The Gucci family has watched House of Gucci, and the verdict is not good.
Ridley Scott’s highly anticipated biographical crime drama was met with a lukewarm reception when it hit theatres last week. And its most notable review came from the family of former Gucci chairman and patriarch Aldo Gucci.
On November 29, the family released a statement claiming House of Gucci “is extremely painful from a human point of view and an insult to the legacy on which the brand is built today.”
The statement, which was first published by Italian news agency ANSA and obtained by Variety, laments that the film did not “did not bother to consult the heirs.” It went on to say House of Gucci inaccurately portrayed family members including Aldo Gucci (played by Al Pacino) “as thugs who were ignorant and insensitive to the world around them.”
Depicting the downfall of the Italian fashion dynasty, House of Gucci tells the story of Patrizia Reggiano, who was convicted of having Maurizio Gucci (her ex-husband and heir to the fashion house) murdered in 1995.
Notably, the family aired their grievances over the film’s representation of Reggiano, played by Lady Gaga, noting that the character “is portrayed not just in the film, but also in statements from cast members, as a victim trying to survive in a male and male chauvinist corporate culture.” They said this characterization “couldn’t be further from the truth.”
Gaga, who adopted a method acting approach for the role, previously shared her take on Patrizia’s motives, saying in an interview with ABC News that she doesn’t believe Patrizia killed for money, but for love and survival. And her on-screen depiction of the stylish criminal has generated a devoted fan base. At the film’s premiere, Gaga famously said, “I don’t believe in the glorification of murder. I do believe in the empowerment of women,” a line that has since gone viral on TikTok.
#LadyGaga on her role in HouseOfGucci. 📷: AP
The Gucci heirs’ statement hinted at legal action, saying, “the members of the Gucci family reserve the right to take action to protect the name, image, and dignity of themselves and their loved ones.” But they have not publicly pursued that recourse yet.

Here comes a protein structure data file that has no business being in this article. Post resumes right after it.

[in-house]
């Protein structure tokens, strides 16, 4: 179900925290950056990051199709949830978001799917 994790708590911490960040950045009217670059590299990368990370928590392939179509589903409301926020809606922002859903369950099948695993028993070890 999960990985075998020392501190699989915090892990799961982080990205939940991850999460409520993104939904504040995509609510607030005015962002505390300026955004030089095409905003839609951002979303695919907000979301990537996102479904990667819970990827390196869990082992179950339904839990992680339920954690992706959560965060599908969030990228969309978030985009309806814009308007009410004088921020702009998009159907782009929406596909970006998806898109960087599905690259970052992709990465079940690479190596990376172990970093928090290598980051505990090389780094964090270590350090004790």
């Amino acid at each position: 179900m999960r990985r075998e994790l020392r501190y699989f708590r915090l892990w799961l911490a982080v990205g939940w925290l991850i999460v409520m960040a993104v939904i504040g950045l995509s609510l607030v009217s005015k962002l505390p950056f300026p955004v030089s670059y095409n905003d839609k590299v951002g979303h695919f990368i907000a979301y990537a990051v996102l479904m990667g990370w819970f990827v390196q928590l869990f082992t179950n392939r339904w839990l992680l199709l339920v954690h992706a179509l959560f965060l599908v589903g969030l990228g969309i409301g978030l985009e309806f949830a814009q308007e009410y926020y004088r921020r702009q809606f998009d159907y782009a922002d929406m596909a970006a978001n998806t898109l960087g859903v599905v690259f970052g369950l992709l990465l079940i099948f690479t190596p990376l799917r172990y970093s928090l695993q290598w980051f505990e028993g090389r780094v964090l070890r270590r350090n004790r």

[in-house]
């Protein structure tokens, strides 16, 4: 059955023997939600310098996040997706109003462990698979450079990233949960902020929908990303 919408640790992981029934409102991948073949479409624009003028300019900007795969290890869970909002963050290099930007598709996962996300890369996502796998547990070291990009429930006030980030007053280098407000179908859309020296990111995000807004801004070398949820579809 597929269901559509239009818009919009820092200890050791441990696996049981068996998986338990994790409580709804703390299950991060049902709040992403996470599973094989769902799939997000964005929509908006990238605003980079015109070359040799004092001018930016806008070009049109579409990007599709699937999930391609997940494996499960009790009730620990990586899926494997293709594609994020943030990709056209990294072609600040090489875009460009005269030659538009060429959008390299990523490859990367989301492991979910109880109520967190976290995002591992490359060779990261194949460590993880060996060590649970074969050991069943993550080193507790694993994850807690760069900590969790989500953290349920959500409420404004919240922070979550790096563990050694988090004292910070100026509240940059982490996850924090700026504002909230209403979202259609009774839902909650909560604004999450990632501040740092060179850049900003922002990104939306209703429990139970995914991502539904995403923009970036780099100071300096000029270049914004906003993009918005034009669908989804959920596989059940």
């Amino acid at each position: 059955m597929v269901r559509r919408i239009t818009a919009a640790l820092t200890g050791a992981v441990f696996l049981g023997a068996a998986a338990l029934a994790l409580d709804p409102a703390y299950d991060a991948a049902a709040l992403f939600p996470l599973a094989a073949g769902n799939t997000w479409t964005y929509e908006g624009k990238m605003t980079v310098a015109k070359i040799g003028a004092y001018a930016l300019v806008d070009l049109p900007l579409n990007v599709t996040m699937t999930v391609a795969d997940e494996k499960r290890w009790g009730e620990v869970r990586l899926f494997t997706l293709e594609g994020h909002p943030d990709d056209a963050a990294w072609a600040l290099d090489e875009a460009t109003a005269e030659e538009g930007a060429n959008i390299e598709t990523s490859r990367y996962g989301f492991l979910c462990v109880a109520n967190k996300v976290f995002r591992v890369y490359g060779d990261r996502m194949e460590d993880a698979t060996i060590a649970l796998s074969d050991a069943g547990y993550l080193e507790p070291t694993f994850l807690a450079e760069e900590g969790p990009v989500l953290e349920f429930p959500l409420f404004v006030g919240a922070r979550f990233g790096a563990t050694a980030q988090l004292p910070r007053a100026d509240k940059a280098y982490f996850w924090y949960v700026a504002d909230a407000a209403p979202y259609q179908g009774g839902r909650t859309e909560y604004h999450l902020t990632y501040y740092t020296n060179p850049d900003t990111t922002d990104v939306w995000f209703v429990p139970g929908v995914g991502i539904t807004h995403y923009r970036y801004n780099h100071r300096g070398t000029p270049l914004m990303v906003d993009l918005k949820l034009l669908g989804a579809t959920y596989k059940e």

House of Gucci enlisted a star-studded cast to portray the high-profile Italian family. Along with Pacino and Gaga, Maurizio Gucci is played by Adam Driver, while Jared Leto dons prosthetics in the role of Paolo Gucci — the former vice-president and managing director of Gucci Shops Inc. who is “considered incompetent” by family members, notes ScreenRant.
The film is satirical and campy in nature, bringing humour to an undeniably dark crime. After viewing the film, designer Tom Ford also voiced his disdain for this portrayal. Ford, who was the creative director of Gucci between 1994 and 2004 and knew Maurizio Gucci well, wrote in Air Mail magazine that he was “deeply sad for several days” after viewing it and that it was hard for him to “see the humour and camp” in the situation.
Nonetheless, as Ford points out in his statement, the Gucci name sells. And the media attention surrounding House of Gucci has generated a definitive stream of publicity for the luxury fashion house.
The film is dripping in Gucci looks — including vintage items from the fashion house’s archives. According to global fashion marketplace lovethesales, demand for Gucci-branded items has spiked since the film’s release, with an increase in searches for “Gucci dresses,” “Gucci bags,” “Gucci slides” and “Gucci clothes” in general. But despite lending items from the archives and allowing the crew to film in a Gucci store, the fashion house has intentionally maintained a safe distance from the contentious project, reports Business of Fashion.
Janty Yates on Lady Gaga's outfits in #HouseOfGucci:
"She had 54 different changes, and she didn’t repeat the same thing, ever." pic.twitter.com/U41JNiPRss
— Gaga Media 🍿🎬 (@GagaMediaDotNet) November 27, 2021
On November 22, Scott gave a response to Patrizia Gucci, Maurizio’s second cousin, who accused the director of “stealing the identity of a family to make a profit.” To this, he said on BBC Radio 4, “I don’t engage with that,” and went on to say the Gucci family is “part of the public domain.”
And in a recent interview with Total Film, Scott was quoted as saying: “I tried to be as respectful as possible by being as factual as possible, and as factual as we can possibly imagine. Time and space sometimes has to jump because of the nature of the length of the film. But the people that were writing from the family to us at the onset were alarmingly insulting, saying that Al Pacino did not represent physically Aldo Gucci in any shape or form. And yet, frankly, how could they be better represented than by Al Pacino? Excuse me! You probably have the best actors in the world, you should be so f*****g lucky.”
Gaga, too, has responded to complaints from Patrizia Reggiano, who said earlier this year she was “annoyed” that the actor didn’t reach out to meet with her. “I didn’t want to meet her because I could tell very quickly that this woman wanted to be glorified for this murder,” she told ABC News. “I didn’t want to collude with something that I don’t believe in.”
Since promotion for House of Gucci began, the film has had its fair share of controversies. So, naturally, its release garnered plenty of criticism — especially from those who lived in proximity to the events being detailed. The contention doesn’t seem to take away from the film’s popularity, though.
As the saying goes, all publicity is good publicity…right?
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